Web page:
Coping with accidental exposure – How to make it better
You’ve been gluten’ed! -What now?
Isn’t it just the worst feeling? You know it’s coming, you know far too well how it’s gonna pan out, and there’s absolutely nothing you can do to rewind it. The donut’s been eaten and punishment is on it’s way..
Gluten strikes with a hard hand, the effects are inevitable and it really does suck. There are however ways to make it easier.
Let me share with you my 5 best tips for coping and getting better faster!
(For impatient readers, scroll straight to Remedies 3 sections further down..)
One incident stands to me as the epitome of exposure panic. I used to love this special Norwegian dish, a flavourful soup with meatballs and vegetables. It was with great sadness I let go of it along with other glutenous treats. Imagine then my excitement when my mum called me up to say that a lady from work with a coeliac son had assured her my favourite soup is in fact gluten-free! Off I went to dinner at my parents, and I scuffed down the deliciousness like it was going out of fashion.
Mid-dinner I was for some reason hit with a flash of scepticism.. the meatballs tasted a tad bit too good perhaps. I decided to check the packaging just in case, and surprise surprise.. wheat flour.
This was fairly early in my recovery, and good days were few and far between. I had just had a good run for a few days, and my spirits were high. Then right there, at the dinner table, upon realising what hell the next couple of weeks would bring, I panicked. My eyes welled up as I looked down at the spoon still in my hand. “Stick you finger down your throat!” my mum exclaimed in crazy despair, all flustered with guilt. I wanted that food out of there so much that I did in fact run to the toilet. I didn’t go through with it though, and neither should anyone else. It’s a bad, unhealthy idea that has no effect on the gluten. I simply had to deal with it, relax and let it take its turn. On the bright side I got to scuff down a whole heap of my once favourite food.. My big lesson was to always read the labelling. No matter what your mum’s friend’s colleague’s dog’s brother says.
If you’re quite new in the GF game, exposure can be a bit scary and overwhelming too. Not knowing your body’s reactions yet, not having stabilised your gut, and most of all not knowing the right remedies.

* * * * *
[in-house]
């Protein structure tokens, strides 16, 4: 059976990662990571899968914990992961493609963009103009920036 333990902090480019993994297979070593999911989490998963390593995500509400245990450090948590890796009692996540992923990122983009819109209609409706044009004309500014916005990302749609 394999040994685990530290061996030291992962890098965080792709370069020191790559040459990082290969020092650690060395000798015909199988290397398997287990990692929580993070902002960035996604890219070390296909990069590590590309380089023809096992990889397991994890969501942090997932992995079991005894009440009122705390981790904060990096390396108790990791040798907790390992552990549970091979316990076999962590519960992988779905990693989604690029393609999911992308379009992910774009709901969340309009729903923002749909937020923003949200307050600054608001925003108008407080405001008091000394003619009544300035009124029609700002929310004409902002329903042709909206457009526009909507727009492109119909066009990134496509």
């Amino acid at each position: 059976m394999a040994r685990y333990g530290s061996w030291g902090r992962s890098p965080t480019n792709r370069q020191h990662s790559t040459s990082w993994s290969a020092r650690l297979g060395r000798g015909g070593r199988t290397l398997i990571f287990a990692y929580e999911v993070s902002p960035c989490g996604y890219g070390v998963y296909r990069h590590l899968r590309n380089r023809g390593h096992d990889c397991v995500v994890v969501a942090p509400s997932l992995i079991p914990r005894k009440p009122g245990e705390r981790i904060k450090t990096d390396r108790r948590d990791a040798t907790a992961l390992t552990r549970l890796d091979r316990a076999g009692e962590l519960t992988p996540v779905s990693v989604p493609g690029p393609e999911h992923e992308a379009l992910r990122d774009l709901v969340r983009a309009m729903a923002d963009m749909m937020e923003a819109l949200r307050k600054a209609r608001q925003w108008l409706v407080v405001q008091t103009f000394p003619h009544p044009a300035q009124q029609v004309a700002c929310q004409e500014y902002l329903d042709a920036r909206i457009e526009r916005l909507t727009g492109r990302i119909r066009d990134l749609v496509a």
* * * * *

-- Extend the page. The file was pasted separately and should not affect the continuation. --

For a while after being diagnosed your body might go through all kinds of antics. You might find yourself suddenly symptomatic on and off without any exposure, or you might have been unknowingly exposed through sources of gluten that you haven’t yet learnt. You might even find that your body struggles with the mere withdrawal from this poison that has been a massive part of your life for so long. In the midst of all these random symptoms it can be very hard to know what’s a genuine exposure and what’s just a part of the healing process. Lord knows I had troubles. I had no one to ask any questions, and I was continuously symptomatic for at least 6 months after going gluten free.
I’d like to share a few personal experiences with you in the paragraphs to follow. Just in case you’re in the thick of it right now, and you need to know that you’re not the only one who’s gone through this, and that it really does come to an end!
I distinctly remember the giant disappointment I went through every time I hit a setback at a point where I thought I was just getting better. It happened time and time again. Some times I even started doubting the diagnosis.. did they make a mistake? I was so meticulously gluten-free, and still I got terribly sick on and off, and on and off again. Usually I would slowly get better over the course of two week. At the best I’d have 5 days or so of feeling ok, then boom it would hit me again like a thunderstorm, and I’d spend another two weeks recovering. Once in a while I’d have to cling on to the fact that those few days of health were more than I had when I ate gluten.
Most of all I struggled with fear. The year leading up to the diagnosis I had been ridiculously sick. I could not keep any food for much longer than 15 minutes. It wanted up and out. Eventually I reached a peak where the mere smell of food triggered my stomach. Apart from what felt like a year-long food poisoning, I was otherwise sick in every way shape and form you might imagine. Continuous antibiotic treatments, migraines, inflammations, dizziness, stomach ulcer, anemia, throat infections, flu’s.. you name it. In and out of hospitals, test upon test and medications galore.
Then there was the pain. The stabbing, crippling, unbearable pain that shot through my stomach and had me curled up on the floor praying to pass out. At my lowest point I was in my mums bed, clinging on to her and shaking from what I thought for sure would be the end of me. At one point I though “here I am, thirty years old and in my mums bed. That’s pretty bad”.
Gluten steadily broke my body and stole my spirit, and towards the end I had times where I genuinely wondered if I could actually bare it any longer. Hence the fear. Every time I got symptomatic after the diagnosis the fear came welling over me again. It seemed as though it had left an imprint in my physical memory, and similar pains would prompt the same fear yet again. It took me a very long time to deal with the emotional side effects of coeliacs disease, but even that gets better in time. I had no help with that part of my recovery. If help is available to you then I highly suggest you seek it out. I am convinced it would have been the best way to go.